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MT Rae, GS Menzies, and TA Bramley

We have shown recently that the bovine corpus luteum (CL) possesses specific luteal cell surface membrane binding sites for progesterone. We have now confirmed and extended these observations to compare the subcellular distribution of these binding sites in developing, mature and regressing CL. The median buoyant densities of luteal progesterone binding sites from early-, mid- and late-luteal phase CL were similar (though three of five density profiles for late-luteal phase CL showed association of steroid binding with a fraction with a lower density), and clearly resolved from nuclear, mitochondrial, lysosomal, peroxisomal, Golgi-endoplasmic reticulum-lysosomal and smooth endoplasmic reticulum markers. Specific binding of [3H]progesterone overlapped with the distributions of 5'-nucleotidase and luteinizing hormone receptor (luteal cell surface membrane markers) in both control and digitonin-treated gradients at all stages of the luteal phase. Since steroidogenic 'large luteal' and 'small luteal' cells of the CL are derived from the granulosa cells (GC) and theca of the preovulatory follicle, we also investigated whether similar receptors were present in the follicle, and describe for the first time specific membrane binding sites for progesterone in purified GC and thecal membranes from healthy bovine follicles of different sizes. Specific binding increased linearly with GC and thecal membrane protein concentration; however, it was detectable only when digitonin was included in the binding incubation. Binding sites were specific for progesterone; unlabelled progesterone competed for [3H]progesterone binding at low concentrations (IC50, 35 and 31 nmol/l) compared with testosterone (IC50, 905 and 870 nmol/l) and delta4-androstenedione (IC50, 1050 and 660 nmol/l) for GC and thecal receptors respectively. In contrast, oestradiol, oestrone, pregnenolone, cortisol, cholesterol, and a genomic progesterone receptor antagonist, RU486, competed poorly. Steroid binding was present in GC and thecal membranes of follicles of all sizes, but [3H]progesterone binding to GC membranes decreased significantly with increasing follicle size (P<0.02), perhaps indicating developmental regulation of GC membrane non-genomic progesterone receptors in the preovulatory bovine follicle. We suggest that these membrane steroid receptors may be involved in the autocrine/paracrine regulation of follicular function by progesterone.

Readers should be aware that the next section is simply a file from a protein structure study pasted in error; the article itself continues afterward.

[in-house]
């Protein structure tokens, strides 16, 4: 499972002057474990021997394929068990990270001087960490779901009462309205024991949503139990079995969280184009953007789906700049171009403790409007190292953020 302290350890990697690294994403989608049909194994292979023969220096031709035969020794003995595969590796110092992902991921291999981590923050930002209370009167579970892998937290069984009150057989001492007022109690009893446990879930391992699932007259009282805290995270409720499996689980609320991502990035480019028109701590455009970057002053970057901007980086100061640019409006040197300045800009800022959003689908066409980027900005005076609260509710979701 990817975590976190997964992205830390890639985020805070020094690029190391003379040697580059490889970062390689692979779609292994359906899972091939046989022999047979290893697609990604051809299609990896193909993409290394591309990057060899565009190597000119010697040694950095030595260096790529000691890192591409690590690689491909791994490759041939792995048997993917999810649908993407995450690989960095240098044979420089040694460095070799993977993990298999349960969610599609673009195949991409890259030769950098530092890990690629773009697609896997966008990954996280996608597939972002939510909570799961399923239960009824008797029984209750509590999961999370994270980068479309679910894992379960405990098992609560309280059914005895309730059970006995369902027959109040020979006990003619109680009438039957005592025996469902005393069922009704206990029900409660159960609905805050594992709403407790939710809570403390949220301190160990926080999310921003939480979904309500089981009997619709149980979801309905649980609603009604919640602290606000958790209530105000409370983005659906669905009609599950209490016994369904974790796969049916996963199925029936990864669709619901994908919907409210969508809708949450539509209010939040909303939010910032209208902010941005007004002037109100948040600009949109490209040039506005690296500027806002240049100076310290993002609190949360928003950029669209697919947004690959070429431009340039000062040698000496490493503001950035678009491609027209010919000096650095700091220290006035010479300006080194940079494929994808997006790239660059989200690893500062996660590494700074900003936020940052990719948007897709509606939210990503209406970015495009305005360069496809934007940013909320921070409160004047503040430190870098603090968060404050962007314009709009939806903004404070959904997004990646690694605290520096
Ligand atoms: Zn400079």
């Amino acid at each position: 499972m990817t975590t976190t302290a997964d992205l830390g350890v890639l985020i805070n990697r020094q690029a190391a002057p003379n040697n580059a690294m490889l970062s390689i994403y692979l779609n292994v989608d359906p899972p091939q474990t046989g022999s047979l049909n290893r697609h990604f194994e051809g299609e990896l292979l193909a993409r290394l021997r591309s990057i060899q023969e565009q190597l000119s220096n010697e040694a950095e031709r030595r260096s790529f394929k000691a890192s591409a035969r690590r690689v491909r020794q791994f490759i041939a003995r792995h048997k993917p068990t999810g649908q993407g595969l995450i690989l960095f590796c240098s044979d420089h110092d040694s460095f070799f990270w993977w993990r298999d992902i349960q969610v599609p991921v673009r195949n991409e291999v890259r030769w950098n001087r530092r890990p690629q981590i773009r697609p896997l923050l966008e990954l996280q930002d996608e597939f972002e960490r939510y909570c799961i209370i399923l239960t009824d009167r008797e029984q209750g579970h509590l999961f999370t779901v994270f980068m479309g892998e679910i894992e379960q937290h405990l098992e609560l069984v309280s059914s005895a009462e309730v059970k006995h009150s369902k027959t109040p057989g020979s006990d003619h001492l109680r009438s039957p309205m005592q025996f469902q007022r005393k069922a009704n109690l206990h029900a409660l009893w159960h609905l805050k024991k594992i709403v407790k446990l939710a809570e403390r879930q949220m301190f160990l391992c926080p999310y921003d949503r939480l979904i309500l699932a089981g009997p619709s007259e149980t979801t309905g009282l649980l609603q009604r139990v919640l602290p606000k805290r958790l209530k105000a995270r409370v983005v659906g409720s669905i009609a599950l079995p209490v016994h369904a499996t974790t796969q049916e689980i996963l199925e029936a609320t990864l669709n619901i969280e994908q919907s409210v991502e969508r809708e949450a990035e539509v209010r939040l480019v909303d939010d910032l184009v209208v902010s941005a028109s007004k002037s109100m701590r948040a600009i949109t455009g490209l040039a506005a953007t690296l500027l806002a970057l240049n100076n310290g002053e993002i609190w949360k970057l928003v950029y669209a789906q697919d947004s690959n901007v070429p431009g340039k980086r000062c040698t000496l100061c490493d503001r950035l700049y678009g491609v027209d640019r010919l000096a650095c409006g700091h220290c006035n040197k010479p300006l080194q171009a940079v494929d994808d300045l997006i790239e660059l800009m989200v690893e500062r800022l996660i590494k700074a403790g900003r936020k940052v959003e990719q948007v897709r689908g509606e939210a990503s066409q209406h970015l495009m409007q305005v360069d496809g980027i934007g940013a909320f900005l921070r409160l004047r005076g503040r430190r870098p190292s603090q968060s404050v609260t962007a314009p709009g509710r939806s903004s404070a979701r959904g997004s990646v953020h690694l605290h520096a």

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MT Rae, SM Rhind, CE Kyle, DW Miller, and AN Brooks

The aims of this study were to determine which hormones may have a role in the expression of maternal undernutrition effects on reproductive function, in both the developing fetus and the adult offspring. This was undertaken by measuring the effects of long-term maternal undernutrition on metabolic hormone profiles and pituitary responses to single doses of GnRH and GH-releasing factor (GRF) in fetal sheep. From mating, groups of ewes were fed rations providing either 100% (HIGH) or 50% (LOW) of estimated metabolisable energy requirements for pregnancy throughout the experiment until slaughter at approximately 119 days of gestation. Fetal and maternal blood samples were collected from 113 until 119 days of gestation, via carotid and jugular catheters respectively, and assayed for insulin, IGF-I, GH, thyroxine and triiodothyronine (T(3)). Undernutrition had no effects on fetal weight, fetal gonad weight of either sex, fetal insulin or IGF-I concentrations. Male LOW fetuses exhibited a significantly attenuated response (P<0.05) to a bolus challenge of GnRH compared with HIGH fetuses. Basal fetal GH concentrations and the response to exogenous GRF were similar in both treatment groups, although LOW fetuses exhibited more secretory episodes (P<0.01). Mean T(3) concentrations were significantly lower in both the maternal (P<0.01) and fetal (P<0.05) plasma of LOW animals compared with HIGH animals. It is concluded that pituitary function was altered in fetal males and could influence male reproductive development. On the other hand, in female sheep, fetal gonadal abnormalities and reductions in reproductive capacity in adult life which are associated with fetal undernutrition are unlikely to be attributable to altered pituitary function. Additionally, these studies raise the possibility that thyroid hormones may have a role in the expression of maternal undernutrition effects on fetal development.